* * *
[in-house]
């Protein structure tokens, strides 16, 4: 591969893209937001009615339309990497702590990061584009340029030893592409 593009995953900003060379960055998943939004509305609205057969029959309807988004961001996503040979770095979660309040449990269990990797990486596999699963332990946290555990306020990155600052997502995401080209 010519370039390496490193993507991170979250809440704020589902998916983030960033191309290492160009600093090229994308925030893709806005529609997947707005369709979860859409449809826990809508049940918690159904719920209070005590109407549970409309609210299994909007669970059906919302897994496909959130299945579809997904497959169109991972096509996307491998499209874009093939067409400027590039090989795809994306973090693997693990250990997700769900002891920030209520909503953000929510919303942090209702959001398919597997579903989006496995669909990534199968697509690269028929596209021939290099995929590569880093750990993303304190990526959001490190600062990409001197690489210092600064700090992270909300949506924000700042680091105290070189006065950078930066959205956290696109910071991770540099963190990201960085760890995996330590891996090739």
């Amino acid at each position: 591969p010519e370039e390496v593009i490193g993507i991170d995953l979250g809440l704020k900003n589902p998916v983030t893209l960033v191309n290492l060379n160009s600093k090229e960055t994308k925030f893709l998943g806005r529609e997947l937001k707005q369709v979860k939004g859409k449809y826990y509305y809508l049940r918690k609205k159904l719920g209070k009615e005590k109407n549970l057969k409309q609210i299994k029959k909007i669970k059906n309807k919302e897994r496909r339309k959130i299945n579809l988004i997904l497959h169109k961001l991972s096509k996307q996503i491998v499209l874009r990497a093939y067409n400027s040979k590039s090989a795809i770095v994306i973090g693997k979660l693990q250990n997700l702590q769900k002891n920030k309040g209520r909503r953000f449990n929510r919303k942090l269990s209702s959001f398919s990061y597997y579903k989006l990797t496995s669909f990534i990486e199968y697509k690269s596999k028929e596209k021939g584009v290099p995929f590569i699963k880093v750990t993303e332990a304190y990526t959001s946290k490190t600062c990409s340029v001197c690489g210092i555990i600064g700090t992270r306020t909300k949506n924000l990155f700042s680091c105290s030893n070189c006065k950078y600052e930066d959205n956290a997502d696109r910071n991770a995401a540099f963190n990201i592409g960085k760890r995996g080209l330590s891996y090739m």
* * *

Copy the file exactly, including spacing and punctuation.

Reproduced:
[in-house]
């Protein structure tokens, strides 16, 4: 591969893209937001009615339309990497702590990061584009340029030893592409 593009995953900003060379960055998943939004509305609205057969029959309807988004961001996503040979770095979660309040449990269990990797990486596999699963332990946290555990306020990155600052997502995401080209 010519370039390496490193993507991170979250809440704020589902998916983030960033191309290492160009600093090229994308925030893709806005529609997947707005369709979860859409449809826990809508049940918690159904719920209070005590109407549970409309609210299994909007669970059906919302897994496909959130299945579809997904497959169109991972096509996307491998499209874009093939067409400027590039090989795809994306973090693997693990250990997700769900002891920030209520909503953000929510919303942090209702959001398919597997579903989006496995669909990534199968697509690269028929596209021939290099995929590569880093750990993303304190990526959001490190600062990409001197690489210092600064700090992270909300949506924000700042680091105290070189006065950078930066959205956290696109910071991770540099963190990201960085760890995996330590891996090739």
């Amino acid at each position: 591969p010519e370039e390496v593009i490193g993507i991170d995953l979250g809440l704020k900003n589902p998916v983030t893209l960033v191309n290492l060379n160009s600093k090229e960055t994308k925030f893709l998943g806005r529609e997947l937001k707005q369709v979860k939004g859409k449809y826990y509305y809508l049940r918690k609205k159904l719920g209070k009615e005590k109407n549970l057969k409309q609210i299994k029959k909007i669970k059906n309807k919302e897994r496909r339309k959130i299945n579809l988004i997904l497959h169109k961001l991972s096509k996307q996503i491998v499209l874009r990497a093939y067409n400027s040979k590039s090989a795809i770095v994306i973090g693997k979660l693990q250990n997700l702590q769900k002891n920030k309040g209520r909503r953000f449990n929510r919303k942090l269990s209702s959001f398919s990061y597997y579903k989006l990797t496995s669909f990534i990486e199968y697509k690269s596999k028929e596209k021939g584009v290099p995929f590569i699963k880093v750990t993303e332990a304190y990526t959001s946290k490190t600062c990409s340029v001197c690489g210092i555990i600064g700090t992270r306020t909300k949506n924000l990155f700042s680091c105290s030893n070189c006065k950078y600052e930066d959205n956290a997502d696109r910071n991770a995401a540099f963190n990201i592409g960085k760890r995996g080209l330590s891996y090739m």